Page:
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Canku Ota

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(Many Paths)

An Online Newsletter Celebrating Native America


April 17, 2004 - Issue 111


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by SHAWN WHITE WOLF - The (Helena, MT) Indendent Record Staff Writer
credits: photo: Jazmyne Lee Brave dances in an authentic native American dress she and academic support teacher, Tammara Rosenleaf, made as part of Jazmyne's cultural studies at Wakina Sky. - Eliza Wiley IR Staff Photographer

Wakina Sky instructor makes traditional clothing part of class

Jazmyne Lee Brave dances in an authentic native American dress she and academic support teacher, Tammara Rosenleaf, made as part of Jazmyne's cultural studies at Wakina Sky. - Eliza Wiley IR Staff PhotographerFor centuries, the beauty of American Indian women was always complemented by the style of clothing they wore, specifically designed to show their great pride, dignity, and hope.

With that in mind, Wakina Sky Learning Circle's Tammara Rosenleaf, who is of Scottish and Swedish heritage, has found a deep connection to the hearts and dreams of some of Helena's local Indian girls and their traditional dresses.

With degrees in fashion and teaching, Rosenleaf said, the biggest lesson she's learned while working with Indian children is the way Indian people do things as a process, rather than in a timeframe.

For example, Rosenleaf last week completed a dress tailored to the individuality of second-grader Jazmyne Lee Brave, a Chippewa Cree and Assiniboine Sioux.

Rosenleaf said it took more than 70 hours to complete.

If she were ever to make a similar dress and sell it on the market, it would bring hundreds of dollars.

"If it sold for $400, I'd only be making pennies," she said.

Nationally, traditional Indian clothing can be priced as high as several thousand dollars because of the amount of time and work that goes into each outfit.

Women's clothing was always designed to mirror the greatest characteristics of each woman, their creator, the world, their tribe and their people.

Every bead, shell, color and shape was detailed to represent some aspect of their inner selves.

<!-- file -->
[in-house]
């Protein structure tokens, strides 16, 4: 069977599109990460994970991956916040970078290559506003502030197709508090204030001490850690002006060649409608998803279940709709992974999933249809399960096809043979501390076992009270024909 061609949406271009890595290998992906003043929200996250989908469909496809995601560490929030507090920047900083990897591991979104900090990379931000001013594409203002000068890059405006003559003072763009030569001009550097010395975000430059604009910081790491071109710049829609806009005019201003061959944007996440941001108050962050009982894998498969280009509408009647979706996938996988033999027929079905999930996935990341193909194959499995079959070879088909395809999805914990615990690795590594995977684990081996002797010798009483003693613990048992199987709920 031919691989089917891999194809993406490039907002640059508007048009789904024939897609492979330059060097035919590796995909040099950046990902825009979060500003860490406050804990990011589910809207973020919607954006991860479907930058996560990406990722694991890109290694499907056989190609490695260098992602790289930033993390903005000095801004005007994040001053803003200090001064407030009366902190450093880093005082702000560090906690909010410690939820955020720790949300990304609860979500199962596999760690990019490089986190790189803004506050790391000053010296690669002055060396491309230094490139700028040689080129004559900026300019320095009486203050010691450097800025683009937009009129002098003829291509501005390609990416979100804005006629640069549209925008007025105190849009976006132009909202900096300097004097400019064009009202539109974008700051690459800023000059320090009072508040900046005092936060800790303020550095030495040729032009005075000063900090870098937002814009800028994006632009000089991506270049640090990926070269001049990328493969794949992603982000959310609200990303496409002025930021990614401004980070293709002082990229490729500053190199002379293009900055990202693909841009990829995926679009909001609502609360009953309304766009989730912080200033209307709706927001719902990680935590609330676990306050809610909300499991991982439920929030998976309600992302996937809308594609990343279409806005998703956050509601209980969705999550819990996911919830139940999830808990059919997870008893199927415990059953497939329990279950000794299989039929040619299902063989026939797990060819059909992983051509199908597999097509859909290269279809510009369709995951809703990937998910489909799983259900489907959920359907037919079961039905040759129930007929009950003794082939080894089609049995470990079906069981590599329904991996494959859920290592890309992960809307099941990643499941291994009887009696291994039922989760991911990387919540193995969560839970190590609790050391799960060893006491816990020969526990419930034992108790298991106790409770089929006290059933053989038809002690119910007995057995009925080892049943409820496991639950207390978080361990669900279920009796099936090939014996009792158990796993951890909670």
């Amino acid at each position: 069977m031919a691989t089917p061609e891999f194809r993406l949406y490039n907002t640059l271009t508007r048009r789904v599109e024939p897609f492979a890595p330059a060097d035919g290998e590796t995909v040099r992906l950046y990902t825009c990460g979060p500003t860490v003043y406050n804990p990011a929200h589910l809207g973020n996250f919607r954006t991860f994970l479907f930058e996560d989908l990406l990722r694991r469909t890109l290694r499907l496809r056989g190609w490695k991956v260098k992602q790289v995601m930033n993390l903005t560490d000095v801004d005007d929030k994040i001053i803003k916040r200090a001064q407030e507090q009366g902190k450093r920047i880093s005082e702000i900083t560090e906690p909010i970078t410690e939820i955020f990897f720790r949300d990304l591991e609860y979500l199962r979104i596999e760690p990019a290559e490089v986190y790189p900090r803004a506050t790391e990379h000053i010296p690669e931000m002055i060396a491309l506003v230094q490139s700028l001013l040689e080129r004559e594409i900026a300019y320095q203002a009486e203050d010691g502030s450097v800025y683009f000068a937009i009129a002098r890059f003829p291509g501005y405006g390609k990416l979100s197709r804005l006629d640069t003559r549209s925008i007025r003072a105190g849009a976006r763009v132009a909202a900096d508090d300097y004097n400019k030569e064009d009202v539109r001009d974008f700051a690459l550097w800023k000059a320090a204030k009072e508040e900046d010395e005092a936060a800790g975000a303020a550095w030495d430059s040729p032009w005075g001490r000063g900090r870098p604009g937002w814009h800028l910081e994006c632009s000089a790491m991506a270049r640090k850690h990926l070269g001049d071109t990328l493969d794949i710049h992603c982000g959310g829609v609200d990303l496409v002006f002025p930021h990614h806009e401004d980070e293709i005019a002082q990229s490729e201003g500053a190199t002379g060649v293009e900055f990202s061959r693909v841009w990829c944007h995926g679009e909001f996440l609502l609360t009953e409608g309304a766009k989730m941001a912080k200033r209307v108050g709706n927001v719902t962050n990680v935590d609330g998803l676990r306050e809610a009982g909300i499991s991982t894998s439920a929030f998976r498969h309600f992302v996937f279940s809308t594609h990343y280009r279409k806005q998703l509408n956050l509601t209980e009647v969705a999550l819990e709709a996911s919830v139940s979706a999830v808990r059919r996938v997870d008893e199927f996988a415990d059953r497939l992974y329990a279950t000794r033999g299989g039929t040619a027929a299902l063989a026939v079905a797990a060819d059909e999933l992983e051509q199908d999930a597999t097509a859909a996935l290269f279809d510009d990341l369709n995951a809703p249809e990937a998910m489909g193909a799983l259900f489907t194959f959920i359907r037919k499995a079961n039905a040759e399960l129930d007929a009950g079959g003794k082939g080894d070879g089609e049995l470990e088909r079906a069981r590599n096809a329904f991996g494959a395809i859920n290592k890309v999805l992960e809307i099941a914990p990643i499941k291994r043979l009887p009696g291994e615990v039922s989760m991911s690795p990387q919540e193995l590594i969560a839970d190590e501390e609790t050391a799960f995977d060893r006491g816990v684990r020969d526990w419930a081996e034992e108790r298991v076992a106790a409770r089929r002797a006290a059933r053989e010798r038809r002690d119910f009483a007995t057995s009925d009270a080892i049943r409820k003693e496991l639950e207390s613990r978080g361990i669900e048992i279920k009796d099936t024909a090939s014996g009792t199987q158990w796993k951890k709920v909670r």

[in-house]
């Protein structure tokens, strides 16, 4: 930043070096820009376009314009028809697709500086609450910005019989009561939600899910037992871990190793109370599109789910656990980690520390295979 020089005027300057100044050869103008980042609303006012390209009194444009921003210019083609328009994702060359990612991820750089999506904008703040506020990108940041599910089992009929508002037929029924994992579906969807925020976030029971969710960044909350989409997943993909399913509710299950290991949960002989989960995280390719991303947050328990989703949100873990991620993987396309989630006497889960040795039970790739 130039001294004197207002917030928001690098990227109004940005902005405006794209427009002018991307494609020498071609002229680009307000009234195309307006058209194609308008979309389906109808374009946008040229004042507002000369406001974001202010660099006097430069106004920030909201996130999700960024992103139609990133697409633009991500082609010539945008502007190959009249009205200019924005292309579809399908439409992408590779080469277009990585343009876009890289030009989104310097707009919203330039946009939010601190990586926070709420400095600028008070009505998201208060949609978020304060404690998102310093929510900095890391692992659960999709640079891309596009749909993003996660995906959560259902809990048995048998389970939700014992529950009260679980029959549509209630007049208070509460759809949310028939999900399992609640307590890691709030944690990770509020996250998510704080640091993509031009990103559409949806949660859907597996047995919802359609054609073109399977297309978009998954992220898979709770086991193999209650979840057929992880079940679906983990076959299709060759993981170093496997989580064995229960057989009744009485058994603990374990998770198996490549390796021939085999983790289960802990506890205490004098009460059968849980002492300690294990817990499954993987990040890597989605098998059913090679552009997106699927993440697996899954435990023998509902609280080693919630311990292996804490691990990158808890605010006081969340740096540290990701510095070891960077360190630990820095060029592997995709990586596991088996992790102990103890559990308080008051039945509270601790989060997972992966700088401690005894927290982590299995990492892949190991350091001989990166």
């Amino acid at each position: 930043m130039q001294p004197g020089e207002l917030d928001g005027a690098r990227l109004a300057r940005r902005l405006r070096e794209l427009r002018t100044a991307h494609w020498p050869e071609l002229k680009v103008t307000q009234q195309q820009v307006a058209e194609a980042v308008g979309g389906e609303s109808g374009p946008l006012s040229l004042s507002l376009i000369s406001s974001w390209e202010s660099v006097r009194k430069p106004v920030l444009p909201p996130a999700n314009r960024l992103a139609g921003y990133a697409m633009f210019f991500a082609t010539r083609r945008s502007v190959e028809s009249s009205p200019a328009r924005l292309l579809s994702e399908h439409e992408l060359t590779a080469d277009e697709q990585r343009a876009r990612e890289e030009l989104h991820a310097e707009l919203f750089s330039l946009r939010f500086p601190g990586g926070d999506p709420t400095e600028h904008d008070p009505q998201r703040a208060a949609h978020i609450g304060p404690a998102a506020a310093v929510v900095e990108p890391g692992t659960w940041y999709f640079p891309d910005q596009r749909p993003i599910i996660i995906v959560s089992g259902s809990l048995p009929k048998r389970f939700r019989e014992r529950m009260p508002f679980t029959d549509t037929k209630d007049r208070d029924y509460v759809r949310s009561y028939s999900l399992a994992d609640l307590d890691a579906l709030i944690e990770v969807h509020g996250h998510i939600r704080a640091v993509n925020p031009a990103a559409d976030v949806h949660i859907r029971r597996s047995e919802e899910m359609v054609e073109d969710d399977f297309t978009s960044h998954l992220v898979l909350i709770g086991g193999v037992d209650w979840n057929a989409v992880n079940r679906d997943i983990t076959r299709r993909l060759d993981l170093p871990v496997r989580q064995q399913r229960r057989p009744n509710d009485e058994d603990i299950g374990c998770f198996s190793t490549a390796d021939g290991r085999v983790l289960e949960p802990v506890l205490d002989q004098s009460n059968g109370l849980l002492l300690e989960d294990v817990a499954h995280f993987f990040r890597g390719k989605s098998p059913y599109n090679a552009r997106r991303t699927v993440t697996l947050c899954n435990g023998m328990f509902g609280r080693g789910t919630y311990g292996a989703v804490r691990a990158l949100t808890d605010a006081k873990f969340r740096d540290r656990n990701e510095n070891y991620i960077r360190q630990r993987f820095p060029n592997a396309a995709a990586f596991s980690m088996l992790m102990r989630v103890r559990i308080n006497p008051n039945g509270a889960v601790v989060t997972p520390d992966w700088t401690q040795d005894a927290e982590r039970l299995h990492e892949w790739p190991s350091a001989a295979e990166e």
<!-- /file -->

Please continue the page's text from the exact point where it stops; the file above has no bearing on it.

While the tradition continues, more and more people, both Indian and non-Indian, with genuine interest in Indian fashion and clothing design are learning to examine and produce more authentic styles of Indian clothing.

Just over one year ago, Rosenleaf with her husband and two dogs, returned to Montana from Washington state to begin working as an academic support teacher for the Indian children at Wakina Sky.

An Anaconda native, Rosenleaf said she grew up with a genuine interest in Indian history.

In the early 1900s, Chippewa Cree Indians from Rocky Boy were known to spend the winter months by the hot springs near Anaconda. In the local historical museum, photos of traditionally dressed Indian men, women and children walking or riding their horses down the bustling Anaconda streets are displayed as part of the town's history.

After moving to Great Falls, Rosenleaf attended Longfellow Elementary School where she said she befriended many of the local Indian children.

Longfellow has always maintained a higher percentage of Indian children than the rest of the elementary schools in Great Falls since a large number of Indian families live in that area of town.

Today, one of the oldest and nationally recognized Indian libraries in the United States is located in the Longfellow school building.

Yet, when Rosenleaf started working at Wakina Sky, she said, she knew nothing about Indian clothing.

"I can do what's told, but I had a lot of help from moms, Wakina Sky and others," she said.

She admits she doesn't know all the Indian traditions, but works with the child's parents to learn what's right for the child and their specific culture.

Currently, there are eight different tribes represented in the Wakina Sky program.

With the help of local elders, Rosenleaf will help the children understand how to wear their dresses, how to act while wearing them and how to care for the clothing.

In addition, Rosenleaf has helped put together and worked on other types of Indian clothing, including men's traditional and pow wow clothing styles.

"If anyone wants to help with donations, the fabric and gift cards from Jo-Ann Fabrics have been a real big help," said Rosenleaf.

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  Canku Ota is a free Newsletter celebrating Native America, its traditions and accomplishments . We do not provide subscriber or visitor names to anyone. Some articles presented in Canku Ota may contain copyright material. We have received appropriate permissions for republishing any articles. Material appearing here is distributed without profit or monetary gain to those who have expressed an interest. This is in accordance with Title 17 U.S.C. Section 107.  

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